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The New South Africa
Mandela's Release Negotiations Agreement
Elections New Government Continuity&Change
Development Conclusion Bibliography & Contacts
Mandela's Release

President FW de Klerk took the world by surprise in February 1990 when he announced the unbanning of the ANC and other parties, and the release of political prisoners, including Nelson Mandela.

His purpose was to stop violent insurrection and begin a process to negotiate a 'a new and just constitution' for South Africa. It was the end of apartheid.

After 27 years in jail, Mandela walked free on the 11th February and that evening spoke to a huge crowd that had gathered in the centre of Cape Town.


FW de Klerk, who proclaimed Mandela's freedom
In spite of promising first meetings in Cape Town it took two years for formal negotiations to begin.

The ANC and other parties had to re-establish themselves in the country. Meanwhile political violence in the townships soared, and accusations were made that government agents were trying to destroy black unity.

The National Peace Accord of September 1991 helped to restore trust, and negotiations began in December, but soon broke down again amid fresh violence and accusations.


Negotiations at Groote Schuur

Despite the public breakdown in negotiations, meetings continued in secret between ANC and government leaders.

The assassination of a well-known black youth leader, Chris Hani, brought the country to the brink of civil war. Suddenly there was quickening of pace and the two main parties pushed the process forward, setting a date for the election.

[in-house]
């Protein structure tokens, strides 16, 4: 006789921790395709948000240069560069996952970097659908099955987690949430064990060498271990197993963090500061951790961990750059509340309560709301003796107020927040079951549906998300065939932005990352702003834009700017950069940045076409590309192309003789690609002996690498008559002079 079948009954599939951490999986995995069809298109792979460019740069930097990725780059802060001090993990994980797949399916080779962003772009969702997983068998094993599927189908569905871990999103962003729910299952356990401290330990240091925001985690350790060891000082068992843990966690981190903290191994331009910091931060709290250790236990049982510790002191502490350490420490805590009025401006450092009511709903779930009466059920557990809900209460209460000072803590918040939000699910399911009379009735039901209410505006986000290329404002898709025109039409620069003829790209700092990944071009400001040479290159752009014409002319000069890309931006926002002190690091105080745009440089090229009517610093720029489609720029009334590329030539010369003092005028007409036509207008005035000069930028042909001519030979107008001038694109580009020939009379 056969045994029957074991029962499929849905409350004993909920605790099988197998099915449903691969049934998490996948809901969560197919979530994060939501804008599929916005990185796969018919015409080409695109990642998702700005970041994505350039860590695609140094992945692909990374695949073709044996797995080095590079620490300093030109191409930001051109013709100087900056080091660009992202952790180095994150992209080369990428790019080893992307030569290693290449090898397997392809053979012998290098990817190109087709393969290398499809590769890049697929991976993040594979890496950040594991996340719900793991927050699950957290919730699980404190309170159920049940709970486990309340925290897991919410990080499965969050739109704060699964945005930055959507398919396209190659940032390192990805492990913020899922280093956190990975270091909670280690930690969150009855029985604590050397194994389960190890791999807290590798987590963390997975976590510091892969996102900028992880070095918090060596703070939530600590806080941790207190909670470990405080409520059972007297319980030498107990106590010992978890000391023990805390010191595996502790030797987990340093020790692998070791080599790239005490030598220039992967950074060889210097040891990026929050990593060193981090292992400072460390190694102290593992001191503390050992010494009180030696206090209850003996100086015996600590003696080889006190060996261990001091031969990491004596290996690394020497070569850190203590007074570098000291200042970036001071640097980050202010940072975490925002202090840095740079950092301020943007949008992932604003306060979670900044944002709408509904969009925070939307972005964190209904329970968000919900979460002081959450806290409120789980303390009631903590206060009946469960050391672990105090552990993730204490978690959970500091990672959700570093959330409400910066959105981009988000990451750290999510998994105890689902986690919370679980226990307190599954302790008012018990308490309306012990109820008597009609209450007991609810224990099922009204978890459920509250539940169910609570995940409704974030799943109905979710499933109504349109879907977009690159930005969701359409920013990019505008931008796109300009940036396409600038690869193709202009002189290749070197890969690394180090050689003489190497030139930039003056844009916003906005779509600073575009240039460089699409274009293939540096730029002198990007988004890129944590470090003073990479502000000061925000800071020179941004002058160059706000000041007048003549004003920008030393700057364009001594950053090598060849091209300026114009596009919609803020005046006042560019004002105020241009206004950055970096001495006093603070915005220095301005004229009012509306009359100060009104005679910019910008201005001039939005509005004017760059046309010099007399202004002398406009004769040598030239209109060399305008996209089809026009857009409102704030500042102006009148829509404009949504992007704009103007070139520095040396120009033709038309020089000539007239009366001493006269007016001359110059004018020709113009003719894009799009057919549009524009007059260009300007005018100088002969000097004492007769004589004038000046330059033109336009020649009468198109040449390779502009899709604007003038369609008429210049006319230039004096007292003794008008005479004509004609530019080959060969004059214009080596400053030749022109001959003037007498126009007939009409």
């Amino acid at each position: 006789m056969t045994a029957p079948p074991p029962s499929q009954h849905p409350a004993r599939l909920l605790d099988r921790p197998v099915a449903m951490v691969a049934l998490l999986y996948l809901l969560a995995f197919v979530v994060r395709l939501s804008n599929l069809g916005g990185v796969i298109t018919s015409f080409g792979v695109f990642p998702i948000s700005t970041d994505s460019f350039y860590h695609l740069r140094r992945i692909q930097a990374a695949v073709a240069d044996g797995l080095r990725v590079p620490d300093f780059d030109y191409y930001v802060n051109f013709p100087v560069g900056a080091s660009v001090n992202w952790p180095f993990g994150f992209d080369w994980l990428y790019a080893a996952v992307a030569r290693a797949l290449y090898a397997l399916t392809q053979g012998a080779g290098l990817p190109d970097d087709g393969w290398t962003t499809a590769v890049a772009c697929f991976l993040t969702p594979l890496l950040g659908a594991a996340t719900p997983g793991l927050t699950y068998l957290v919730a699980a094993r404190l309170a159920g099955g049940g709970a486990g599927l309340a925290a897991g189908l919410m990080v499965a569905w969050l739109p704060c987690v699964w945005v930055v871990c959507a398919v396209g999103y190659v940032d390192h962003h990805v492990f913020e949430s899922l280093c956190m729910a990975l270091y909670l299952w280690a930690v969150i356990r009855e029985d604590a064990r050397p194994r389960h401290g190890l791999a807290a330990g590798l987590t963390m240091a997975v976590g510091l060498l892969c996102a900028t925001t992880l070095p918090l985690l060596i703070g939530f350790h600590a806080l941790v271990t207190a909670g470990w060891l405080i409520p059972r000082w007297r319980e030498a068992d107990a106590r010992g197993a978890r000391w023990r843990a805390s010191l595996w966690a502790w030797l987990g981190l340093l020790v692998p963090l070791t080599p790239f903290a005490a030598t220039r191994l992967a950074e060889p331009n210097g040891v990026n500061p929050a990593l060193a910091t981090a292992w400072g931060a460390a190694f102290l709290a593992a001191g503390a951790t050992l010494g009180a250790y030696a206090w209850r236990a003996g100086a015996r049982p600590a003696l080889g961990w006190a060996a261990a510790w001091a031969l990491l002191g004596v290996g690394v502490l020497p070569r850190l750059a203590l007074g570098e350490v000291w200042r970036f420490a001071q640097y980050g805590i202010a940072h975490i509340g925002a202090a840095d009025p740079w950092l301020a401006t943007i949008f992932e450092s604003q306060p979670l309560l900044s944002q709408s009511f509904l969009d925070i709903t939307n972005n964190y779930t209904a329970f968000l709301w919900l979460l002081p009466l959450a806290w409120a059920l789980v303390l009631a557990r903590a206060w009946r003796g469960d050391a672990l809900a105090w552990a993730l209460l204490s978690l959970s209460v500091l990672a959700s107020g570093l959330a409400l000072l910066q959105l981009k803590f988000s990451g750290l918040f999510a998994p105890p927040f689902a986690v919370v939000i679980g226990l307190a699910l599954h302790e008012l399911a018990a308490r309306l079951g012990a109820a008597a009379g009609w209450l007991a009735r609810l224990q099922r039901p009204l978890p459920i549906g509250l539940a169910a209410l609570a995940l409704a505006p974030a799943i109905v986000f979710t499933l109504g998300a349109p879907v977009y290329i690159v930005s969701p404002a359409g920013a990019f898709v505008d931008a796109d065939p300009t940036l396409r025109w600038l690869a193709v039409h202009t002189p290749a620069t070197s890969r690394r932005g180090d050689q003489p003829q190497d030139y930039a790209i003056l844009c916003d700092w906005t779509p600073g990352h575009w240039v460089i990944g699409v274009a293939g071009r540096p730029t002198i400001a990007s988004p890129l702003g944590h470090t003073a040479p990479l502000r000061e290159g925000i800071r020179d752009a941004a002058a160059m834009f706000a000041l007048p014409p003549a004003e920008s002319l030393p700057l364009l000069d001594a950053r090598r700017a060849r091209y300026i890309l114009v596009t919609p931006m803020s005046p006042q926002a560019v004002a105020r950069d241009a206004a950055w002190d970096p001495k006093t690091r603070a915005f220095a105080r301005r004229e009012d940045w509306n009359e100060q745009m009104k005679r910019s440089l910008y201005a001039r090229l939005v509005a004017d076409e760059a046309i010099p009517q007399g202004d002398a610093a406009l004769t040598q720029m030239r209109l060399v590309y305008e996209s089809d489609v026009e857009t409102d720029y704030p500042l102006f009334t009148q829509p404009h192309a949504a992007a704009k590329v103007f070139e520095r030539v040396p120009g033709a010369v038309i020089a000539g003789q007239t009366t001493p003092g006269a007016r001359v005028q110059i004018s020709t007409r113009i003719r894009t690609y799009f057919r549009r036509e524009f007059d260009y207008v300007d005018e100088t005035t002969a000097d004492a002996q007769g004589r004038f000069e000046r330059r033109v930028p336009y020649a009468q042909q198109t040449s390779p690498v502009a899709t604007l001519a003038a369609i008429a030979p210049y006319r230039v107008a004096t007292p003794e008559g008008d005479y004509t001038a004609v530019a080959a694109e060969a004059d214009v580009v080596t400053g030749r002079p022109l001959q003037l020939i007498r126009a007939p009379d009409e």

But as people across the country helped prepare for the vote, other forces threatened to sabotage the election and violent incidents continued.


F W de Klerk courts coloured voters

After nerve-racking brinkmanship, all major political parties took part in the election, 26 - 29 April, and contrary to many forecasts it was peaceful.

In spite of long queues there was celebration in the air, and the image of South Africans standing together to vote replaced the old images of division.

The ANC swept to power with a huge majority.


Desmond Tutu votes

The ANC made dramatic promises, raising high expectations.

A new and highly-acclaimed constitution was established and various new commissions, including the unique Truth and Reconciliation Commission to resolve the abuses of the past.

Poverty, however, continued and unemployment grew worse. Crime rose dramatically. With the appointment of blacks to senior positions there was hot debate about a decline in 'standards'.

Crime and affirmative action encouraged many whites to emigrate and significant foreign investment did not materialise. New challenges were replacing old.


Nelson Mandela in Parliament

Although there was no sudden or dramatic change in Cape Town, steadily the city became more racially integrated, first in government institutions and then the suburbs.

A sharp rise in crime was effectively fought by private-public partnerships that increased security, especially in the city centre.

Migration from the poor rural areas led to sprawling shanty areas, especially at Khayelitsha, and a massive increase in the city's black population. The council were hard-pressed to keep up with the provision of services, but were making good progress by the end of the decade.


The New South African Flag, Against Table Mountain

After the years of boycotts and bad press tourists began to return to Cape Town in 1995.

Tourism fuelled an unprecedented development of the city, led by the V&A Waterfront area. A theme park, casino and convention centre followed.

Numerous hotels opened and shopping centres expanded. More museums and cultural tours and events helped the city to celebrate its rich diversity.


The V&A Waterfront

Cape Town had opposed apartheid and 'evolved' without trauma into the new South Africa.

It retained a sense of stability and enjoyed unprecedented development, driven by tourism, boding well for the future.


Playing 'Firesticks' on Clifton Beach

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